It is indeed distressing that we should come across the feeling that Tibet is a lost cause, an irretrievable tragedy, and that perhaps the time has come to write Tibet’s epitaph. Some of us are keen to do what we can for the refugees and to assist the Dalai Lama, while still regarding the cause of Tibet, at least in a political sense, as hopeless. This feeling of hopelessness is unwarranted but perfectly understandable in our time. Whatever we may feel about the legitimacy of the survival of the Tibetan way of life, we are all affected by the tremendous increase in historicism, determinism and fatalism in the modern world, and especially in our own century, even though we instinctively condemn these attitudes when they are couched in their crudest Marxist form. Many of us think that there is something irreversible about the process of modernization, something titanic and totally irresistible about the Industrial Revolution, the march of science and technology. We consequently feel that when any country, but especially a country with an archaic society and a simple economy, with a monastic culture and old-fashioned ideas of government, comes up against a modern aggressor, be he communist or anyone else, the traditional system must necessarily give way to the forces of modernization.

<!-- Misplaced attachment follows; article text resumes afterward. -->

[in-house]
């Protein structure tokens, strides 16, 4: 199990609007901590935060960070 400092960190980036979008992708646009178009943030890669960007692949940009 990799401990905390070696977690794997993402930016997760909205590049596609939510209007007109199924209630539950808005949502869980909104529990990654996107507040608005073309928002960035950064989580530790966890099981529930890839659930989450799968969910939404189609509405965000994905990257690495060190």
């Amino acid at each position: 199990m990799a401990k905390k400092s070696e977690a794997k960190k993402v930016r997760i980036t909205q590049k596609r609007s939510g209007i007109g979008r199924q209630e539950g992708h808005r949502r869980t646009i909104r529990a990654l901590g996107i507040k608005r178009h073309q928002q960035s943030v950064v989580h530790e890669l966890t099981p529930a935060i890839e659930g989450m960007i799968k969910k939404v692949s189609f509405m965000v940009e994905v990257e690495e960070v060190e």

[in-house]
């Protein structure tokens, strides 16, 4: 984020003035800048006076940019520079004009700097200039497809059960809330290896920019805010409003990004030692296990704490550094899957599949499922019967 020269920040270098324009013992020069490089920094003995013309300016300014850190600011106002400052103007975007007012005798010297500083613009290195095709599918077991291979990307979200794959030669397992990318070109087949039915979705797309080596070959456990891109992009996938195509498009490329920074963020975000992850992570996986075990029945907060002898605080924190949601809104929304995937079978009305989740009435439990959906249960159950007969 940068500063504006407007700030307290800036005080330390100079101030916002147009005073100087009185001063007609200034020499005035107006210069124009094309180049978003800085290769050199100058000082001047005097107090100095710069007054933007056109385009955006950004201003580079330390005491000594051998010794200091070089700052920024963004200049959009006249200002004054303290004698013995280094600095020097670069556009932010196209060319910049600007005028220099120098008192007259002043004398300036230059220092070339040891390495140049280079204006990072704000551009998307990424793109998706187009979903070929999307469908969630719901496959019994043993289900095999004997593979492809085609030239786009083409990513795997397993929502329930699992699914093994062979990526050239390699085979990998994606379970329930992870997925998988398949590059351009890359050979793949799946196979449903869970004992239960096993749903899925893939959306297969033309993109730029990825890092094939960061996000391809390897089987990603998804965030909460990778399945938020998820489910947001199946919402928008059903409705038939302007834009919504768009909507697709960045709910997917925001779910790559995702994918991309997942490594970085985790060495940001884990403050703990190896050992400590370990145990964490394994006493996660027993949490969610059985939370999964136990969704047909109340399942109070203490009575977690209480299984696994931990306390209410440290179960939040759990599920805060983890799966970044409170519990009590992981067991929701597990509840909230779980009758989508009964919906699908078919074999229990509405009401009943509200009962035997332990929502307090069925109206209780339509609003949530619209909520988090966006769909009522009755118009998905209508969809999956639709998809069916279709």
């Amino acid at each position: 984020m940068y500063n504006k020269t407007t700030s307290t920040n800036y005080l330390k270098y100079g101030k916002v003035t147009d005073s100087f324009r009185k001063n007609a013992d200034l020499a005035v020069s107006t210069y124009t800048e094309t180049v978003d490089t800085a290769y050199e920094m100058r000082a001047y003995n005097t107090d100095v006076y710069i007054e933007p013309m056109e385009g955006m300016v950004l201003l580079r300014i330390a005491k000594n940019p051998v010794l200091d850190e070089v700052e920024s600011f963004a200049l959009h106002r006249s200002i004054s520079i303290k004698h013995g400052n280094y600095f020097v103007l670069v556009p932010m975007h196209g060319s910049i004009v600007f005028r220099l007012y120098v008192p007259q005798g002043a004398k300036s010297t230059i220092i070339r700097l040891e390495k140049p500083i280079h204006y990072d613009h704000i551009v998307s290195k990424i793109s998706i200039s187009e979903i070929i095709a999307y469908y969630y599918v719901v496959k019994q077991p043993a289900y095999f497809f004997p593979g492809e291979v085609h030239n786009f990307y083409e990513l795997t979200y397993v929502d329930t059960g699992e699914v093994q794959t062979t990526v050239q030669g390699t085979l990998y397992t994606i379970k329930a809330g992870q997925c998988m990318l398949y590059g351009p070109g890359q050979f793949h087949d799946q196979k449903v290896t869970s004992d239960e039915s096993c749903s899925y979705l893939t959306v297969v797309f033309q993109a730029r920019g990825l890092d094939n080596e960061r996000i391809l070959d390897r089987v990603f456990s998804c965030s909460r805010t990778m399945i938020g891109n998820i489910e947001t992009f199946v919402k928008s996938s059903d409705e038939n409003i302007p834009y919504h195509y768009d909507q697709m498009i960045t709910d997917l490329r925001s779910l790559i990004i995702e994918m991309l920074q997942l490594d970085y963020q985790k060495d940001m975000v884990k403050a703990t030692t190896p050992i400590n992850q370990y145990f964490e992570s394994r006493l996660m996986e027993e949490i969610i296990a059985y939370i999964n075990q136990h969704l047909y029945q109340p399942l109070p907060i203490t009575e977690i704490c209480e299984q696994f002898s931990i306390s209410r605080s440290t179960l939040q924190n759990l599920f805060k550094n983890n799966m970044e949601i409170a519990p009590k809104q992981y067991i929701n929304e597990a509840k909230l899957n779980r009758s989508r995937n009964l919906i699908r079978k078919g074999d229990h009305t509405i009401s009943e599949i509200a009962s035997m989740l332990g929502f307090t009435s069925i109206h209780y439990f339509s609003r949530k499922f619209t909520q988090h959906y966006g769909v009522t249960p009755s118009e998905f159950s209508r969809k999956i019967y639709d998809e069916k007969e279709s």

When the British entered Tibet at the time of the famous Younghusband Expedition, and even earlier — going back to the emissary sent out in the eighteenth century — there was a willing recognition that Tibet was no worse for being different. It is Britain, more than any other power that has moved out into far places, which has preserved that due respect for differing cultures and traditions which comes naturally to a people steeped in a traditional culture that has set a high value upon tolerance and the acceptance of diversity. The British failed in the assimilation of people who were racially and culturally different, but they were able to play a protective role in many areas of the world where they were in power. Even in countries where they unwittingly launched the process of modernization they had doubts and reservations; they were never too certain that this was the universal panacea.